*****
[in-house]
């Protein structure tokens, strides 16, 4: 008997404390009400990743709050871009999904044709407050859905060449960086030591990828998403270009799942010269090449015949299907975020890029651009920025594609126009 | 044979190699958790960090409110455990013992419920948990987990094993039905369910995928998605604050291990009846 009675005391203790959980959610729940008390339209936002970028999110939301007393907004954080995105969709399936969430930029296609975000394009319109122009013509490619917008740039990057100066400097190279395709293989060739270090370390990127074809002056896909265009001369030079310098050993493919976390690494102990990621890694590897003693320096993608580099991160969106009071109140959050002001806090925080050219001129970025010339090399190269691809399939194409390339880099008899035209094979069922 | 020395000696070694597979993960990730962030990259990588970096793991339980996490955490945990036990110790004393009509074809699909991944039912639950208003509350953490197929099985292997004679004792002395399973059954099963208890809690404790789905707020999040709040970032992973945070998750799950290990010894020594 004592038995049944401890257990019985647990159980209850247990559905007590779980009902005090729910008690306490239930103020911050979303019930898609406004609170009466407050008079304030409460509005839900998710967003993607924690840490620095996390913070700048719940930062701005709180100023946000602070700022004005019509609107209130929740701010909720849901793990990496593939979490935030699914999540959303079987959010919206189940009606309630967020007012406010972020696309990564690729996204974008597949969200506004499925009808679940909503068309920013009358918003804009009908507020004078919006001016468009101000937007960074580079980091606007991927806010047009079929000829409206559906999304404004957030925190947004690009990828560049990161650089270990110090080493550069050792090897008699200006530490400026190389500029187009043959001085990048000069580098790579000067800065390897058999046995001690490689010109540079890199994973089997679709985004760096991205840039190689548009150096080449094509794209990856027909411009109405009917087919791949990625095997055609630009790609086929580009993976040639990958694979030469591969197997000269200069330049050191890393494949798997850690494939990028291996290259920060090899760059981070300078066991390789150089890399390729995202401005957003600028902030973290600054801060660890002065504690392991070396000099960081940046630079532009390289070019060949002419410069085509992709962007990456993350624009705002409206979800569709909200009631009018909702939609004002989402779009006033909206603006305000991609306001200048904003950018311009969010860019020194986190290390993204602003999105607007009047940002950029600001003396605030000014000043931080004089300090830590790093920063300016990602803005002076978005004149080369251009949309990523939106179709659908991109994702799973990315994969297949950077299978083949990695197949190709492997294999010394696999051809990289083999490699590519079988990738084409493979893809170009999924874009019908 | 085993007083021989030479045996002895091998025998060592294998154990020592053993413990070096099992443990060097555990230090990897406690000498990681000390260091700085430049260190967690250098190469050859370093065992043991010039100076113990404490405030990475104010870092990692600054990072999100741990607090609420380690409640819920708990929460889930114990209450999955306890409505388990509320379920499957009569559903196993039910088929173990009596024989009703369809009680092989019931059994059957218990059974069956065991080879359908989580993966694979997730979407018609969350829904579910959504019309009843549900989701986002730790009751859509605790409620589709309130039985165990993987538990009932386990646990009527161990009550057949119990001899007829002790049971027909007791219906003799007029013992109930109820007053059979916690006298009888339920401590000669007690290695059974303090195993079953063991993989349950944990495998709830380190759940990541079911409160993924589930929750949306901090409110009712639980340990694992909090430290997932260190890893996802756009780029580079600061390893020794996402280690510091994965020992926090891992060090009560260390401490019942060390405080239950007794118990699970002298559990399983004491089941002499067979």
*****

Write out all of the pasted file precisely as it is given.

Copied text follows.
[in-house]
């Protein structure tokens, strides 16, 4: 008997404390009400990743709050871009999904044709407050859905060449960086030591990828998403270009799942010269090449015949299907975020890029651009920025594609126009 | 044979190699958790960090409110455990013992419920948990987990094993039905369910995928998605604050291990009846 009675005391203790959980959610729940008390339209936002970028999110939301007393907004954080995105969709399936969430930029296609975000394009319109122009013509490619917008740039990057100066400097190279395709293989060739270090370390990127074809002056896909265009001369030079310098050993493919976390690494102990990621890694590897003693320096993608580099991160969106009071109140959050002001806090925080050219001129970025010339090399190269691809399939194409390339880099008899035209094979069922 | 020395000696070694597979993960990730962030990259990588970096793991339980996490955490945990036990110790004393009509074809699909991944039912639950208003509350953490197929099985292997004679004792002395399973059954099963208890809690404790789905707020999040709040970032992973945070998750799950290990010894020594 004592038995049944401890257990019985647990159980209850247990559905007590779980009902005090729910008690306490239930103020911050979303019930898609406004609170009466407050008079304030409460509005839900998710967003993607924690840490620095996390913070700048719940930062701005709180100023946000602070700022004005019509609107209130929740701010909720849901793990990496593939979490935030699914999540959303079987959010919206189940009606309630967020007012406010972020696309990564690729996204974008597949969200506004499925009808679940909503068309920013009358918003804009009908507020004078919006001016468009101000937007960074580079980091606007991927806010047009079929000829409206559906999304404004957030925190947004690009990828560049990161650089270990110090080493550069050792090897008699200006530490400026190389500029187009043959001085990048000069580098790579000067800065390897058999046995001690490689010109540079890199994973089997679709985004760096991205840039190689548009150096080449094509794209990856027909411009109405009917087919791949990625095997055609630009790609086929580009993976040639990958694979030469591969197997000269200069330049050191890393494949798997850690494939990028291996290259920060090899760059981070300078066991390789150089890399390729995202401005957003600028902030973290600054801060660890002065504690392991070396000099960081940046630079532009390289070019060949002419410069085509992709962007990456993350624009705002409206979800569709909200009631009018909702939609004002989402779009006033909206603006305000991609306001200048904003950018311009969010860019020194986190290390993204602003999105607007009047940002950029600001003396605030000014000043931080004089300090830590790093920063300016990602803005002076978005004149080369251009949309990523939106179709659908991109994702799973990315994969297949950077299978083949990695197949190709492997294999010394696999051809990289083999490699590519079988990738084409493979893809170009999924874009019908 | 085993007083021989030479045996002895091998025998060592294998154990020592053993413990070096099992443990060097555990230090990897406690000498990681000390260091700085430049260190967690250098190469050859370093065992043991010039100076113990404490405030990475104010870092990692600054990072999100741990607090609420380690409640819920708990929460889930114990209450999955306890409505388990509320379920499957009569559903196993039910088929173990009596024989009703369809009680092989019931059994059957218990059974069956065991080879359908989580993966694979997730979407018609969350829904579910959504019309009843549900989701986002730790009751859509605790409620589709309130039985165990993987538990009932386990646990009527161990009550057949119990001899007829002790049971027909007791219906003799007029013992109930109820007053059979916690006298009888339920401590000669007690290695059974303090195993079953063991993989349950944990495998709830380190759940990541079911409160993924589930929750949306901090409110009712639980340990694992909090430290997932260190890893996802756009780029580079600061390893020794996402280690510091994965020992926090891992060090009560260390401490019942060390405080239950007794118990699970002298559990399983004491089941002499067979």